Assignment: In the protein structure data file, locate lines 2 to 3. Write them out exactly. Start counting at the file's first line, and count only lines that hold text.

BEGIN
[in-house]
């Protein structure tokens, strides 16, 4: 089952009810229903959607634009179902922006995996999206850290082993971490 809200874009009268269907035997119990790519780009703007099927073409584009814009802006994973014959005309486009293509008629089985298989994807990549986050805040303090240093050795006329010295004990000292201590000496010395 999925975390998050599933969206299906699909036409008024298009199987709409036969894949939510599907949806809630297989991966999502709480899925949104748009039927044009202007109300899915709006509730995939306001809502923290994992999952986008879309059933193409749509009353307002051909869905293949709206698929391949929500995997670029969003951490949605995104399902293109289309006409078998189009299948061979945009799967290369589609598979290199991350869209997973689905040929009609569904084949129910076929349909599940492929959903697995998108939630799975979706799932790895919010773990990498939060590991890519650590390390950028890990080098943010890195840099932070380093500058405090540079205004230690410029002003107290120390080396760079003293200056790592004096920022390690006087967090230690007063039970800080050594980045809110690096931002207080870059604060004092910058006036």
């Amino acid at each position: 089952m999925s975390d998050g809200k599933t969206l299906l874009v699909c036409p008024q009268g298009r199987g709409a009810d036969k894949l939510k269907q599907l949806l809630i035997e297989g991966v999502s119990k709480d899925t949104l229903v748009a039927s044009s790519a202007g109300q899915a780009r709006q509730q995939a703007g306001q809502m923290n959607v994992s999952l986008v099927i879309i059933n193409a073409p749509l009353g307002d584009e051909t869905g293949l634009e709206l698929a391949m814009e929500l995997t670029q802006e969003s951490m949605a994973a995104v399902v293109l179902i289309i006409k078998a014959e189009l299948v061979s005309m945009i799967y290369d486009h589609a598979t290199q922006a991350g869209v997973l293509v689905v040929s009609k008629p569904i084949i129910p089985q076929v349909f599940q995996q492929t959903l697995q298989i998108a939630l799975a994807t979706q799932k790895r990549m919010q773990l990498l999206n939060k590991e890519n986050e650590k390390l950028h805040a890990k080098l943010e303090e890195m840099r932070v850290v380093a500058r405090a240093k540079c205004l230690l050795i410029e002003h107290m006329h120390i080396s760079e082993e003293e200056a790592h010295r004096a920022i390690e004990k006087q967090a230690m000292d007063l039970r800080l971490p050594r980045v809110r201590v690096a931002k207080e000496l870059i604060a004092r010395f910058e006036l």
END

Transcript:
């Protein structure tokens, strides 16, 4: 089952009810229903959607634009179902922006995996999206850290082993971490 809200874009009268269907035997119990790519780009703007099927073409584009814009802006994973014959005309486009293509008629089985298989994807990549986050805040303090240093050795006329010295004990000292201590000496010395 999925975390998050599933969206299906699909036409008024298009199987709409036969894949939510599907949806809630297989991966999502709480899925949104748009039927044009202007109300899915709006509730995939306001809502923290994992999952986008879309059933193409749509009353307002051909869905293949709206698929391949929500995997670029969003951490949605995104399902293109289309006409078998189009299948061979945009799967290369589609598979290199991350869209997973689905040929009609569904084949129910076929349909599940492929959903697995998108939630799975979706799932790895919010773990990498939060590991890519650590390390950028890990080098943010890195840099932070380093500058405090540079205004230690410029002003107290120390080396760079003293200056790592004096920022390690006087967090230690007063039970800080050594980045809110690096931002207080870059604060004092910058006036």
């Amino acid at each position: 089952m999925s975390d998050g809200k599933t969206l299906l874009v699909c036409p008024q009268g298009r199987g709409a009810d036969k894949l939510k269907q599907l949806l809630i035997e297989g991966v999502s119990k709480d899925t949104l229903v748009a039927s044009s790519a202007g109300q899915a780009r709006q509730q995939a703007g306001q809502m923290n959607v994992s999952l986008v099927i879309i059933n193409a073409p749509l009353g307002d584009e051909t869905g293949l634009e709206l698929a391949m814009e929500l995997t670029q802006e969003s951490m949605a994973a995104v399902v293109l179902i289309i006409k078998a014959e189009l299948v061979s005309m945009i799967y290369d486009h589609a598979t290199q922006a991350g869209v997973l293509v689905v040929s009609k008629p569904i084949i129910p089985q076929v349909f599940q995996q492929t959903l697995q298989i998108a939630l799975a994807t979706q799932k790895r990549m919010q773990l990498l999206n939060k590991e890519n986050e650590k390390l950028h805040a890990k080098l943010e303090e890195m840099r932070v850290v380093a500058r405090a240093k540079c205004l230690l050795i410029e002003h107290m006329h120390i080396s760079e082993e003293e200056a790592h010295r004096a920022i390690e004990k006087q967090a230690m000292d007063l039970r800080l971490p050594r980045v809110r201590v690096a931002k207080e000496l870059i604060a004092r010395f910058e006036l």